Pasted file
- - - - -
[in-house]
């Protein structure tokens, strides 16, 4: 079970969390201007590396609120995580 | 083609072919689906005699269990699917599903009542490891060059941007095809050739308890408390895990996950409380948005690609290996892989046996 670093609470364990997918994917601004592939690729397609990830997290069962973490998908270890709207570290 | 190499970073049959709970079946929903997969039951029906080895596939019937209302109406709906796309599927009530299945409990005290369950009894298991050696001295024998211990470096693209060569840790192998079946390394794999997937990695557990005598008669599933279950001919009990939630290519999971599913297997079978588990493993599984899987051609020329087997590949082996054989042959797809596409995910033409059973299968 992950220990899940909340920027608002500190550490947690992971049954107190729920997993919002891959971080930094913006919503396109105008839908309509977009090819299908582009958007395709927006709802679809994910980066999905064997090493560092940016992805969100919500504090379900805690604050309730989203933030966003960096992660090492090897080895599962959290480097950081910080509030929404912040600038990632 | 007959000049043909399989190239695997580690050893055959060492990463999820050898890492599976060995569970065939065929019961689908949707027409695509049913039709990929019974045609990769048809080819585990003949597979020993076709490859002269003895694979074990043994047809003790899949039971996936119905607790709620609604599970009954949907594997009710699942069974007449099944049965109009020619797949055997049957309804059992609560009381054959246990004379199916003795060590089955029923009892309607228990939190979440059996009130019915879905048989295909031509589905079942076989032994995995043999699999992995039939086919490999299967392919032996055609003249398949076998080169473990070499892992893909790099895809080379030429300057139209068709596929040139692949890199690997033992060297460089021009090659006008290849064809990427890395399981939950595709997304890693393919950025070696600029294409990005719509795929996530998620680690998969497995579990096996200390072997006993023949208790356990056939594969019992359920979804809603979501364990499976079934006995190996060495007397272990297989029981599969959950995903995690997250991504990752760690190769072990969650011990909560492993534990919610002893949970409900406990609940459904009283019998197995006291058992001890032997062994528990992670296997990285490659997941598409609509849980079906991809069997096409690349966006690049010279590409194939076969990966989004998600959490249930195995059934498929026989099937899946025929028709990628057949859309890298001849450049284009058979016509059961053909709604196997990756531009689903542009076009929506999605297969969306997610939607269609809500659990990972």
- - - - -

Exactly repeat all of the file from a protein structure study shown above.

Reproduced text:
[in-house]
């Protein structure tokens, strides 16, 4: 079970969390201007590396609120995580 | 083609072919689906005699269990699917599903009542490891060059941007095809050739308890408390895990996950409380948005690609290996892989046996 670093609470364990997918994917601004592939690729397609990830997290069962973490998908270890709207570290 | 190499970073049959709970079946929903997969039951029906080895596939019937209302109406709906796309599927009530299945409990005290369950009894298991050696001295024998211990470096693209060569840790192998079946390394794999997937990695557990005598008669599933279950001919009990939630290519999971599913297997079978588990493993599984899987051609020329087997590949082996054989042959797809596409995910033409059973299968 992950220990899940909340920027608002500190550490947690992971049954107190729920997993919002891959971080930094913006919503396109105008839908309509977009090819299908582009958007395709927006709802679809994910980066999905064997090493560092940016992805969100919500504090379900805690604050309730989203933030966003960096992660090492090897080895599962959290480097950081910080509030929404912040600038990632 | 007959000049043909399989190239695997580690050893055959060492990463999820050898890492599976060995569970065939065929019961689908949707027409695509049913039709990929019974045609990769048809080819585990003949597979020993076709490859002269003895694979074990043994047809003790899949039971996936119905607790709620609604599970009954949907594997009710699942069974007449099944049965109009020619797949055997049957309804059992609560009381054959246990004379199916003795060590089955029923009892309607228990939190979440059996009130019915879905048989295909031509589905079942076989032994995995043999699999992995039939086919490999299967392919032996055609003249398949076998080169473990070499892992893909790099895809080379030429300057139209068709596929040139692949890199690997033992060297460089021009090659006008290849064809990427890395399981939950595709997304890693393919950025070696600029294409990005719509795929996530998620680690998969497995579990096996200390072997006993023949208790356990056939594969019992359920979804809603979501364990499976079934006995190996060495007397272990297989029981599969959950995903995690997250991504990752760690190769072990969650011990909560492993534990919610002893949970409900406990609940459904009283019998197995006291058992001890032997062994528990992670296997990285490659997941598409609509849980079906991809069997096409690349966006690049010279590409194939076969990966989004998600959490249930195995059934498929026989099937899946025929028709990628057949859309890298001849450049284009058979016509059961053909709604196997990756531009689903542009076009929506999605297969969306997610939607269609809500659990990972």